The quality of touch

Afer just coming back from a treatment from another bodywork modality, I have reflected on what makes a really good shiatsu treatment unique, and that for me is its focus on the quality of touch and connection with the receiver.

Inherent in touch is trust; I push too hard and the client resists or protects – it is an instinctive reaction. Touching and holding in a way that is supportive and nurturing creates a safe space, a possibility to explore moving away from where one currently is to somewhere more open and aligned with ones true essence. What comes to mind is the story of the elephant whisper in South Africa who had to first gain the trust of abused elephants in order to show them another way of being and ultimately save them from probable death.

Whilst our logical mind can justify ‘no pain, no gain’, deep inside something does not quite feel right when we are being pushed into a state of ‘alignment’. The right-brained, scientific approach to dealing with the body has a very sound basis from which to work and has moved our understanding of the human body forward in huge leaps and bounds, however harmony is the ultimate balance and I believe that the application of that knowledge with respect and trust of the receiver is that balance.

In my opinion, what one of the most important elements that every shiatsu practitioner needs to master is touching one’s client from their centre, or the hara as it is known in Japanese. When we think about it, we might ask what is so hard about touching someone? However, to really touch from our hara we have to ensure our body is in exactly the right place, which then means as a giver you can be 100% relaxed in the physical body to allow your self to breath deeply and connect with your deep essence. Only then are you in a place to be truly open to allow your receiver to trust and open to the connection between the two people. From a givers perspective it requires a constant feedback loop to ensure you are always in that place no matter where you are working. This is why shiatsu is mostly done on the floor, as it is easier to find that place when closer to the ground on ‘all fours’ in a crawling position. It is the realm of the pure essence of a baby, when a human is at the point in its life when it is in the moment 100% of the time (much to the great challenge to parents).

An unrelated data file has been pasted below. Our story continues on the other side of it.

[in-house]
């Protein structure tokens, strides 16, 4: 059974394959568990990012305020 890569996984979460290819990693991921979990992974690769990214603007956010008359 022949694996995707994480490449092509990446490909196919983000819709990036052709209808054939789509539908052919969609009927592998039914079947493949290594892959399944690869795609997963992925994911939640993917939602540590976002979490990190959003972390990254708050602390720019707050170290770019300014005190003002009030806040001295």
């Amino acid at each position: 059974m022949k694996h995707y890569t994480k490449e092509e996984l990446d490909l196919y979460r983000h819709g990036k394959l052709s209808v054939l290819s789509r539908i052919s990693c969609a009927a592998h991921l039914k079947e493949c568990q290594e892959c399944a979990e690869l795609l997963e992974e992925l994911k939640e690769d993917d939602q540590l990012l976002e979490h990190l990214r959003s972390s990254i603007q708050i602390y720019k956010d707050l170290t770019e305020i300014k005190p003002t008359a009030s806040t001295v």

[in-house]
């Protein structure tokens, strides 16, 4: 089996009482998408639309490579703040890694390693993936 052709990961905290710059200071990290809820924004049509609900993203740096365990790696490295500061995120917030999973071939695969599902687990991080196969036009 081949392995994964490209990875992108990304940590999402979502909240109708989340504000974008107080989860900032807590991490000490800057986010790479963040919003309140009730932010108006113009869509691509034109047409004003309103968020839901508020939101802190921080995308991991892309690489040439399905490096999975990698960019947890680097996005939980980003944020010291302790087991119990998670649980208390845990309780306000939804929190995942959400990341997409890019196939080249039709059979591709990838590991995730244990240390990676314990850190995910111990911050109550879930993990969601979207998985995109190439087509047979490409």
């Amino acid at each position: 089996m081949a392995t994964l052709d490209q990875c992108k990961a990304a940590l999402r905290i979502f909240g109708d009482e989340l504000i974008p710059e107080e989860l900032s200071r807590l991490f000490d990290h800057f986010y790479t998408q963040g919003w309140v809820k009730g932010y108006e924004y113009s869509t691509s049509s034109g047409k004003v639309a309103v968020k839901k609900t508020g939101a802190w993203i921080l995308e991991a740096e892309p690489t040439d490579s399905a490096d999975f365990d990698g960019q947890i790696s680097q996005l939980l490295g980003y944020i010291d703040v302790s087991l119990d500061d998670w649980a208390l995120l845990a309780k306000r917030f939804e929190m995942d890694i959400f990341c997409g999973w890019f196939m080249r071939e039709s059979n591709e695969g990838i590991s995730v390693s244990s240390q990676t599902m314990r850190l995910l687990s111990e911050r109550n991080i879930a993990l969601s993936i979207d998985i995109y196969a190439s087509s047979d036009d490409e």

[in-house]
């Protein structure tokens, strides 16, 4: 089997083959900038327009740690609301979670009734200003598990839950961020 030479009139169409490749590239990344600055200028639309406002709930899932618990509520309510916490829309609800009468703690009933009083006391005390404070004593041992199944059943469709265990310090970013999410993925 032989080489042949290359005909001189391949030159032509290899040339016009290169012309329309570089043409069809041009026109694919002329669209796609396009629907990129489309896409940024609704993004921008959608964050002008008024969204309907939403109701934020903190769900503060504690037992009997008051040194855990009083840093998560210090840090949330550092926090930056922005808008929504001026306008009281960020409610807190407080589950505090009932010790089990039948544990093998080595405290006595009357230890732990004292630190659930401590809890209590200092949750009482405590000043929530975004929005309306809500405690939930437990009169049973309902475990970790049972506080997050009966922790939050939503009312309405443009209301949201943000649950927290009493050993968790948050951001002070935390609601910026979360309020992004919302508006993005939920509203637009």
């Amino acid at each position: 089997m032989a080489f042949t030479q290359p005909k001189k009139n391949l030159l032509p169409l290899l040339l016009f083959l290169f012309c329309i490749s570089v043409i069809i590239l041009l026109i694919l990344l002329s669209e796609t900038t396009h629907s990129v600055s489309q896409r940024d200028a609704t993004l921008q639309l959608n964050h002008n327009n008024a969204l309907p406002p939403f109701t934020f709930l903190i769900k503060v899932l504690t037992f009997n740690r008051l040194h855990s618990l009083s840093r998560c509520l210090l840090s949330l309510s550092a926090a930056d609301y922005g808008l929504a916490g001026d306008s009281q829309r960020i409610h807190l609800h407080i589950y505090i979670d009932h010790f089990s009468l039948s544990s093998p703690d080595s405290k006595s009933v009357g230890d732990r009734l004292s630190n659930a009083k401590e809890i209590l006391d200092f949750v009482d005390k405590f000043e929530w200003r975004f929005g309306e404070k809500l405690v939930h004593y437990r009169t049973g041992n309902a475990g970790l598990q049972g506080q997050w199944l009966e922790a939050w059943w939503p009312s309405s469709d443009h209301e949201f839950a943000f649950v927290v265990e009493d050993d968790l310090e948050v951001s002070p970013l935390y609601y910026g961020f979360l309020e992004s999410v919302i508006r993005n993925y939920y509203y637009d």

This is perhaps what defines part of the essence of shiatsu; it is not a therapy that is ‘practitioner doing work on a client’, it is two people working together to create a level of awareness. The practitioner more on the conscious, the receiver more on the unconscious yet ultimately it has to be the receiver who is calling the shots as it is their body. The saying “you can lead a horse to water, but you can’t make it drink” is one I use often with students. This is operating out of respect for the receiver’s innate healing ability and something that we as a human beings all need to learn and embrace in our life – self empowerment. We all have all the resources we need within – bloody hard to find the damn things though!!

Feedback Flower
Feedback Flower (Photo credit: jonathanpberger)

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